Graduating high school students have been fighting this spring for the inclusion of prayers at their graduation ceremonies. Because the Supreme Court ruled last year in Lee v. Weisman that school sponsored prayer at graduation ceremonies was unconstitutional, many thought that issue was settled.
Students, however, unwilling to allow the secularization of this important passage in their lives have taken matters into their own hands and have been praying at their graduations. Several federal courts have agreed with the students.
The 5th U.S. Circuit Court of Appeals ruled in Jones v. Clear Creek that a school district could permit “non-sectarian, non-proselytizing” student initiated prayer, a decision the Supreme Court declined to review. A federal district judge in Boise, Idaho has agreed that high school graduation ceremonies can include prayer if the prayer is initiated and delivered by students. A judge in Florida refused to issue a restraining order which would have blocked student-initiated prayer at gradations in Jacksonville, and the 8th U.S. Circuit Court of Appeals re- versed a lower court order prohibiting student-led prayer at graduation ceremonies.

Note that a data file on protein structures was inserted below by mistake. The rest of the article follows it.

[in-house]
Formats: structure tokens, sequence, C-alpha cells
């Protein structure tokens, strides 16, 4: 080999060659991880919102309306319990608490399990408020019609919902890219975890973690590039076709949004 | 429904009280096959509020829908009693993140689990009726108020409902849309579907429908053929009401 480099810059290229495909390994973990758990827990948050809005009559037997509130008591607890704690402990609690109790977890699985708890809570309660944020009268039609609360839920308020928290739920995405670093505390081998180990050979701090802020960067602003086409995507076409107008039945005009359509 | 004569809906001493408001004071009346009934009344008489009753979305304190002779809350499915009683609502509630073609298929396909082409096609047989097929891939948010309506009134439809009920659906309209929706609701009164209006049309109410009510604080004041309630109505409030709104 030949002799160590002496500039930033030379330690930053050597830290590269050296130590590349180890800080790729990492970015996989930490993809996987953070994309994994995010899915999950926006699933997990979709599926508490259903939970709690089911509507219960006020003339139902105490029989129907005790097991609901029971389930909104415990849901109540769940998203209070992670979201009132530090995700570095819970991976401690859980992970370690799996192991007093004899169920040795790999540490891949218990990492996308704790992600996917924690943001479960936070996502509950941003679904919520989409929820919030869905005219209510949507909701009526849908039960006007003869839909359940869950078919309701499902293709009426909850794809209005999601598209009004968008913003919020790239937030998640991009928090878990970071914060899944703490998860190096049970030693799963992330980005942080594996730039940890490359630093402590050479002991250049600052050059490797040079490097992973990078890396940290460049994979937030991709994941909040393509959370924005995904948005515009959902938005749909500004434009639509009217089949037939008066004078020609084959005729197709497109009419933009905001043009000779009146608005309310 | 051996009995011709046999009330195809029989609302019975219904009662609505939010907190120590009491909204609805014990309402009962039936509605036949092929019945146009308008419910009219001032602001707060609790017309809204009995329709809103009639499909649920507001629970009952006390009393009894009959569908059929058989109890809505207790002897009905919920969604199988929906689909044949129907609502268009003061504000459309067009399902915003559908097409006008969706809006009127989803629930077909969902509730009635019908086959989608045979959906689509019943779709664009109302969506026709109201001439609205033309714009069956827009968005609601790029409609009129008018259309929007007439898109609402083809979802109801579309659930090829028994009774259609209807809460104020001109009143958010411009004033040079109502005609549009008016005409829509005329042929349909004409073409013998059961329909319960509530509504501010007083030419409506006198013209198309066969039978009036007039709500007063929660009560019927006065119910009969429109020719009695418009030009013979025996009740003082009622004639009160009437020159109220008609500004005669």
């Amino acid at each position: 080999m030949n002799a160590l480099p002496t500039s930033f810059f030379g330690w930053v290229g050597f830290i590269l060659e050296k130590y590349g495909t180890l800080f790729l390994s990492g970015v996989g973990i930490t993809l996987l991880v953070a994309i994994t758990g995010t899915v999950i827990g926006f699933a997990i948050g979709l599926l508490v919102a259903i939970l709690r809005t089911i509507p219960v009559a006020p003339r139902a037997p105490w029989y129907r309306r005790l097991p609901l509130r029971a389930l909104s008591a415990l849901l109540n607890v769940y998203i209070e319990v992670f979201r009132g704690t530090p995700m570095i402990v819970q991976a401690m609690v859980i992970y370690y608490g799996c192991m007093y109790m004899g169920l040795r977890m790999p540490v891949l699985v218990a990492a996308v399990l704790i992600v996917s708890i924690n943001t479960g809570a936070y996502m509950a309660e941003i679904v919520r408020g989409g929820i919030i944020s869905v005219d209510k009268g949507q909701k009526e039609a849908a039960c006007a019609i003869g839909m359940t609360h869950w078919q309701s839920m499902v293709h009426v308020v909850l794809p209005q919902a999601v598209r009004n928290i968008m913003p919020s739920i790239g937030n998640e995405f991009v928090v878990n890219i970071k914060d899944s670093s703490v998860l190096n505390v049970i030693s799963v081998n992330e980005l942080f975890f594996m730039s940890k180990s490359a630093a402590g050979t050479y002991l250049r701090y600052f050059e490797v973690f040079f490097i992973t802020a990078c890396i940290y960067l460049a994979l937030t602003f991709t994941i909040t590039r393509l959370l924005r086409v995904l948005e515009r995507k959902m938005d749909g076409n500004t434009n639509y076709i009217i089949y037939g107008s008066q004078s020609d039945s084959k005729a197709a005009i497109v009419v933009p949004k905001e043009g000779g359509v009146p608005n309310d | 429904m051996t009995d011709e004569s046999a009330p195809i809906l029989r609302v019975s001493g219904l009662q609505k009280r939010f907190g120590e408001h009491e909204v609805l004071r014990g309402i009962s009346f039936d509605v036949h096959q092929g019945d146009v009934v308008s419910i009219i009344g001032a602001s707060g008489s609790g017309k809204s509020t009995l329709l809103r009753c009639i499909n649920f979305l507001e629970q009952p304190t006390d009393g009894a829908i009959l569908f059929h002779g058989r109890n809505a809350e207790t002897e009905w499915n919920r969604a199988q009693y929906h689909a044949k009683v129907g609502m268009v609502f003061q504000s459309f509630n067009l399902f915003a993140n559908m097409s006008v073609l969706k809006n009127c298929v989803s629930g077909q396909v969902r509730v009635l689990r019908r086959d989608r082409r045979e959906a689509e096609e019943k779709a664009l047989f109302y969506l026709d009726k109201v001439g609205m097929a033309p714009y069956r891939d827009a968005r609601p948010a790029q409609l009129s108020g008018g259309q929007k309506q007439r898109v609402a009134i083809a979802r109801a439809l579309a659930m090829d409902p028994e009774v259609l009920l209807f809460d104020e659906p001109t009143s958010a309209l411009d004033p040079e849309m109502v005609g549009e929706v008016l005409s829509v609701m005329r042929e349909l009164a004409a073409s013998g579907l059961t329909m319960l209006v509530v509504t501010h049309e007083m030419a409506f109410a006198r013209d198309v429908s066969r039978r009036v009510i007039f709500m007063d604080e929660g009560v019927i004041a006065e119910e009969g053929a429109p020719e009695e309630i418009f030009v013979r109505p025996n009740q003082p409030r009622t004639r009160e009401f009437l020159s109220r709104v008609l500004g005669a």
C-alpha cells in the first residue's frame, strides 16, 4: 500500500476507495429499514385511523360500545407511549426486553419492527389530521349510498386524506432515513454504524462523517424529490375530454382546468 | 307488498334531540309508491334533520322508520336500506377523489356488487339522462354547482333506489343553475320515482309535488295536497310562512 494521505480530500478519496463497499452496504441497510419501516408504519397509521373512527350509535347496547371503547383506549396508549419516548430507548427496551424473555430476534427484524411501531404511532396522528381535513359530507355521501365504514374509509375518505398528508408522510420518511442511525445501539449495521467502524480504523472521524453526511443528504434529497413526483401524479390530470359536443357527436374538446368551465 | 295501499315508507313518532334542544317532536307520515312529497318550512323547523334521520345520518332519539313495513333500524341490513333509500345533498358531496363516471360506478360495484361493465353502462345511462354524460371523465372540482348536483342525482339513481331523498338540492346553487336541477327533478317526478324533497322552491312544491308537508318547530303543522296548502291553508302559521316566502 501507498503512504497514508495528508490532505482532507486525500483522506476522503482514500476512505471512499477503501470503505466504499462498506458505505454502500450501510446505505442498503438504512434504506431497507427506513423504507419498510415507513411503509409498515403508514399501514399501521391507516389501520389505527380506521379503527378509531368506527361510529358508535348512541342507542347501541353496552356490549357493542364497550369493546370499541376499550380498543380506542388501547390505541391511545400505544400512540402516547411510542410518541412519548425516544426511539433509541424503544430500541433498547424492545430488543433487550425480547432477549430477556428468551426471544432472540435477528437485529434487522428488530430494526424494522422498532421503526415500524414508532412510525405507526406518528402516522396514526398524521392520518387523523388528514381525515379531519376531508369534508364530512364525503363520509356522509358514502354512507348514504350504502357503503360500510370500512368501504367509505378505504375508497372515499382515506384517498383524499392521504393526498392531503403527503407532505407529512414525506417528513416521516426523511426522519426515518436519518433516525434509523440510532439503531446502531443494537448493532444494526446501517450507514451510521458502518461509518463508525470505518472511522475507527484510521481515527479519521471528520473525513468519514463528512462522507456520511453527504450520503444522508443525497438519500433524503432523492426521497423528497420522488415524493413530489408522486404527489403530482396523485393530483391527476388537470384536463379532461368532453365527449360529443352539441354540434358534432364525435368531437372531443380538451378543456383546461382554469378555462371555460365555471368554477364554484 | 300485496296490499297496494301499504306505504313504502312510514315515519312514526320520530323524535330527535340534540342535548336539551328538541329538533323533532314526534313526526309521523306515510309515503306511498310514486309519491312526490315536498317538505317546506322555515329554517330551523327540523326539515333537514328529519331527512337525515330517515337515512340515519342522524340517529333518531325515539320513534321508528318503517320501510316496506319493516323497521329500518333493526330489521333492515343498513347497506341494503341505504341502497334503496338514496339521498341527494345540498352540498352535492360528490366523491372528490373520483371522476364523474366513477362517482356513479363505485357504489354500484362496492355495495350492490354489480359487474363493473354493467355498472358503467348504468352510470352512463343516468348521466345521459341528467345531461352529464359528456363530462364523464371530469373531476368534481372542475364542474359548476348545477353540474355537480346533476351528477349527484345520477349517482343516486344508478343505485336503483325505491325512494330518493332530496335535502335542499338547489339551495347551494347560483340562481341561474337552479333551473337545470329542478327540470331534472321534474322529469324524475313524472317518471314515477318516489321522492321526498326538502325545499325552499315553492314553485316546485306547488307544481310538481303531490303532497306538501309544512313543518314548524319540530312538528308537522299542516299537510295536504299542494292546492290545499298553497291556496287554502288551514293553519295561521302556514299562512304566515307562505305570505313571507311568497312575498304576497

On the other hand, the 3rd U.S. Circuit Court of Appeals effectively blocked student led prayer at two New Jersey high schools, ruling that because the district controlled every facet of the graduation, even student initiated prayer would be considered school-sponsored.
Jay Alan Sekulow, Counsel for the American Center for Law and Justice noted in The Wall Street Journal that by refusing to review Jones, the Supreme Court sees the distinction between prayer sponsored by the state, which is prohibited by Weisman, and prayer initiated by students.
The ACLU has been busy nation-wide mounting challenges to the students’ efforts to commemorate their graduations by publicly acknowledging their Creator.